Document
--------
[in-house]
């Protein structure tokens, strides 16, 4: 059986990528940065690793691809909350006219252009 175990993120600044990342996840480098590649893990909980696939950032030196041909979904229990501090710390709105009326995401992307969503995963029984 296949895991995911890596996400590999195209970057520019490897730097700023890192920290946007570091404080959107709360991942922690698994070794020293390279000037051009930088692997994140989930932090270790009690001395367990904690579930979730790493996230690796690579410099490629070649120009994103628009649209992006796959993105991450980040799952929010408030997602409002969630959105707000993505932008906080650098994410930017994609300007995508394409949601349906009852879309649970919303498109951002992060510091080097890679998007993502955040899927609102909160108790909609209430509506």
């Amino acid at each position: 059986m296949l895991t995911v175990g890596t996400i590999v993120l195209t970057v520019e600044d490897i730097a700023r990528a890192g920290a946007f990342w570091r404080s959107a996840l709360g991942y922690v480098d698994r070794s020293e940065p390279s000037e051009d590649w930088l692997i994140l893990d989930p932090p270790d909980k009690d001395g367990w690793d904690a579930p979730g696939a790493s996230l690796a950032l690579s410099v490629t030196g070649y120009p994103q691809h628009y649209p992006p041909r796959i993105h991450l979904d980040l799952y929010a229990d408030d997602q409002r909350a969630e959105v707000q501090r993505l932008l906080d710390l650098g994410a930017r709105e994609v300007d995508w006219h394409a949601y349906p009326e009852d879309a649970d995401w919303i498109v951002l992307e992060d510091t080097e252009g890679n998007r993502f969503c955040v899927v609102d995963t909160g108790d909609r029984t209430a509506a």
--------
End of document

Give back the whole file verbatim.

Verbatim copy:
[in-house]
């Protein structure tokens, strides 16, 4: 059986990528940065690793691809909350006219252009 175990993120600044990342996840480098590649893990909980696939950032030196041909979904229990501090710390709105009326995401992307969503995963029984 296949895991995911890596996400590999195209970057520019490897730097700023890192920290946007570091404080959107709360991942922690698994070794020293390279000037051009930088692997994140989930932090270790009690001395367990904690579930979730790493996230690796690579410099490629070649120009994103628009649209992006796959993105991450980040799952929010408030997602409002969630959105707000993505932008906080650098994410930017994609300007995508394409949601349906009852879309649970919303498109951002992060510091080097890679998007993502955040899927609102909160108790909609209430509506």
């Amino acid at each position: 059986m296949l895991t995911v175990g890596t996400i590999v993120l195209t970057v520019e600044d490897i730097a700023r990528a890192g920290a946007f990342w570091r404080s959107a996840l709360g991942y922690v480098d698994r070794s020293e940065p390279s000037e051009d590649w930088l692997i994140l893990d989930p932090p270790d909980k009690d001395g367990w690793d904690a579930p979730g696939a790493s996230l690796a950032l690579s410099v490629t030196g070649y120009p994103q691809h628009y649209p992006p041909r796959i993105h991450l979904d980040l799952y929010a229990d408030d997602q409002r909350a969630e959105v707000q501090r993505l932008l906080d710390l650098g994410a930017r709105e994609v300007d995508w006219h394409a949601y349906p009326e009852d879309a649970d995401w919303i498109v951002l992307e992060d510091t080097e252009g890679n998007r993502f969503c955040v899927v609102d995963t909160g108790d909609r029984t209430a509506a």